I had a consultation today for a breast lift with implant. I really do not want that long verticle scar that accompanies most breast lifts. The surgeon measured me and said I was a 29? He said that I would need the lift with the anchor incision, or I could just have the implant without lift, but the implant would go on top of the muscle. I'm really dissapointed because I do not want that large vertical scar. What are my other options for a lift? I have another consultation scheduled with a different surgeon, but I want to know if they are just going to tell me the same thing.
Avoiding Vertical Breast Lift Scar?
Doctor Answers 61
Breast Lift Recommended, but limited scars
I often see breast lift patients with a similar concern.
My answer regarding what scars are required in a breast lift (or Mastopexy) is simply based on the amount of tissue that sits below the level of the infra-mammary fold (IMF). Keep in mind that an ideal, or youthful appearing breast is cone shaped with the nipple/areolar complex (NAC) sitting in a "perky" position above the inframammary fold.
In my experience that if this amount of sag (or ptosis) is significant then a lift by the areola (NAC) alone will not suffice. This is inherently a mechanically weak approach. It does not create the necessary coning of the breast, and if the technique's limitations are pushed, over time the breast tissue sag will recur, and often with a elliptical stretching of the once circumferential Areola. Additionally if too much is required from a peri-areolar approach a good amount of natural breast projection is diminished. This can lead to a flattened breast shape.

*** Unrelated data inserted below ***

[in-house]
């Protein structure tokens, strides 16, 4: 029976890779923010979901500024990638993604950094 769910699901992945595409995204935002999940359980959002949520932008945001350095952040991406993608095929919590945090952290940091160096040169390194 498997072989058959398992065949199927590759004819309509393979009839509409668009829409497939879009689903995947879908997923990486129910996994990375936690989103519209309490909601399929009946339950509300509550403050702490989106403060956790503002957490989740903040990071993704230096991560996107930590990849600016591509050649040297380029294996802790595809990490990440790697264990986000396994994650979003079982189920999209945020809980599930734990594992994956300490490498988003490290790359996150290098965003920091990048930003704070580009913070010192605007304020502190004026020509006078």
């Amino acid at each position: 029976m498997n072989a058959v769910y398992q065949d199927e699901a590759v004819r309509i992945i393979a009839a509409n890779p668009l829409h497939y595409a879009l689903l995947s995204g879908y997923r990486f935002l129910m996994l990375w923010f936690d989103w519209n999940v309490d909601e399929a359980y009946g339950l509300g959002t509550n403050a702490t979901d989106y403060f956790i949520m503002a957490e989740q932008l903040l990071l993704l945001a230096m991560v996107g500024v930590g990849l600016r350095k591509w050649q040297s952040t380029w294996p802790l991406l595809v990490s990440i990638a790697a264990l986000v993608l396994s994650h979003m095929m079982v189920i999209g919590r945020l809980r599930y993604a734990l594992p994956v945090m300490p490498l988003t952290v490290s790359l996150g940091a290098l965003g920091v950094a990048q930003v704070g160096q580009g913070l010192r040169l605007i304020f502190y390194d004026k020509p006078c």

In the cases where patients have come to me for a redo that have avoided a lift and had implants placed in the subglandular position, I find that they are often not satisfied for two reasons. For one they often seem to have had significant size implants placed and feel larger, but not more youthful. And more importantly, they still have the sag, if not increased over time by the added breast weight from the augmentation.
For these patients the consideration for a lift now is more challenging due to the added descent, and may require possibly the additional scars that one wanted to avoid initially.
This is a complex topic, best served by careful attention to the details and finding a plastic surgeon with significant experience in this area.
I hope this helped, and serves as a starting point of what the initial considerations may be.
Avoiding the vertical scar
Avoiding vertical scar of breast lift
You might also like...
Scar is Part of Breast Lift
There are many different techniques and incisions for performing breast lift, but they don't all produce the same results and every patient may not be a well suited candidate for many of the techniques.
To add to the challenge, experts may disagree about what might be the best technique for a specific patient.
As you consult with different surgeons and research different techniques, look at before and after (at least 6 months post-op) pictures of women who start out with appearance (drooping and deflation) similar to yours.
How do I avoid the vertical breast lift scar?
I would recommend an anchor lift in your situation. All too often I meet patients with sagging breasts who hope to avoid the vertical lift scar and still achieve a beautiful shape. Although this hope is understandable, it is usually not possible. Once a breast truly sags below the breast crease, removal of lower pole skin is unavoidable. But all hope should not be lost. When the proper techniques are used to tighten the lower pole breast tissue to keep tension off of the skin, scars usually stay thin and fade wonderfully over time.
A beautiful breast shape with a faded scar is still attractive and even sexy. But an unattractive breast shape without scars is still unattractive.
May consider staging the implant and lift procedures